The long-awaited book `The maximal subgroups of the low-dimensional finite classical groups’ by John Bray, Derek Holt, and Colva Roney-Dougal has just appeared in the LMS Lecture Notes Series. It contains, in marvellously complete form, with proofs, the material which appeared in Peter Kleidman’s PhD thesis (1987), without proof, on maximal subgroups of simple classical groups in dimensions up to 12, and extends this to the almost simple groups. The latter is what really makes the achievement so impressive. The book satisfies a long-felt need in finite group theory, and will be an important work of reference for a long time to come.
I believe in a university which
* teaches students by challenging them, not mollycoddling them;
* researches the fundamental questions about life, the universe and everything, not superficial questions about how to make money;
* administers itself to support teaching and research, not the other way around.
My attention has been drawn to this devastating article in the London Review of Books on the folly of the government’s move towards the marketization of HE.
The University of Birmingham has a very clever slogan, which it advertises widely, that is “Solving tomorrow’s problems today”. As a mathematician, I immediately thought of the possibilities of replacing these temporal references by arbitrary combinations of “yesterday”, “today” and “tomorrow”. As a slogan for our Government, how about “Solving yesterday’s problems tomorrow”? Or, as a slogan for mathematics, how about “Solving tomorrow’s problems yesterday”?
Write a expression in between signs in the usual way, but write the word latex immediately after the opening sign. Just for the fun of it, here is an example: This works equally well in posts or in comments.
In a time of rising unemployment, there has been much talk about what graduates need in order to get a (good) job, and what universities can do to help them. I leave aside the obvious impossibility of the task we are charged with, that is, getting more people into jobs, when the jobs simply don’t exist.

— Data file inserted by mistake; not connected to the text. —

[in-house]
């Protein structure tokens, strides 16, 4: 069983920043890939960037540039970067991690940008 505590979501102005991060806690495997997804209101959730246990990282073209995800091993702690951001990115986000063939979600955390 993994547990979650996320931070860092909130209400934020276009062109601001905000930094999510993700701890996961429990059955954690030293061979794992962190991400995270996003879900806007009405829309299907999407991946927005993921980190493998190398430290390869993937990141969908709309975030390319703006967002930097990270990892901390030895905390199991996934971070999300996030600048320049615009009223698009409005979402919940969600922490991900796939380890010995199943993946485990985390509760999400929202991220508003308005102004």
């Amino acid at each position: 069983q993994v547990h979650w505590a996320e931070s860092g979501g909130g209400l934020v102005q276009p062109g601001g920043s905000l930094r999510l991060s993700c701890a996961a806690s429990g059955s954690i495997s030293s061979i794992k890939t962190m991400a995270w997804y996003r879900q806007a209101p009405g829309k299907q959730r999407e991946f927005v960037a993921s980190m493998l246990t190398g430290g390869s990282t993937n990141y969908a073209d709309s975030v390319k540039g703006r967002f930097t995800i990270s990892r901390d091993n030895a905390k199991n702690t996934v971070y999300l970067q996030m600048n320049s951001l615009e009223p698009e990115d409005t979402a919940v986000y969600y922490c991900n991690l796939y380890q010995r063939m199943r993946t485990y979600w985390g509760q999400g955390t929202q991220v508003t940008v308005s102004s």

Talking to employers, it is clear that what they chiefly expect from graduates are an ability and willingness to learn, and flexibility. The actual topic of the degree is in most cases largely irrelevant, but a `difficult’ subject, like mathematics, is generally preferred.
Unfortunately, pressures on universities from outside, and therefore pressures on academics from university managers, tend to push in the opposite direction from the real interests of the students. Directives to provide detailed printed lecture notes, model solutions to all exercises, sample exams, etc etc all militate against our aim to teach students how to learn.
If we bow to the pressure to spoon-feed our students in this way, we let both them and society down. We may improve some largely meaningless statistics, and thereby our position in league tables, by so doing, but we will produce graduates who cannot think for themsleves, who cannot deal with a new situation they have not seen before, and who therefore cannot get the job they want, and think they deserve.
So, a plea to university managers: please stop interfering in things you don’t understand, like how to teach mathematics, and let us, the professionals, get on with the job the way we know works best.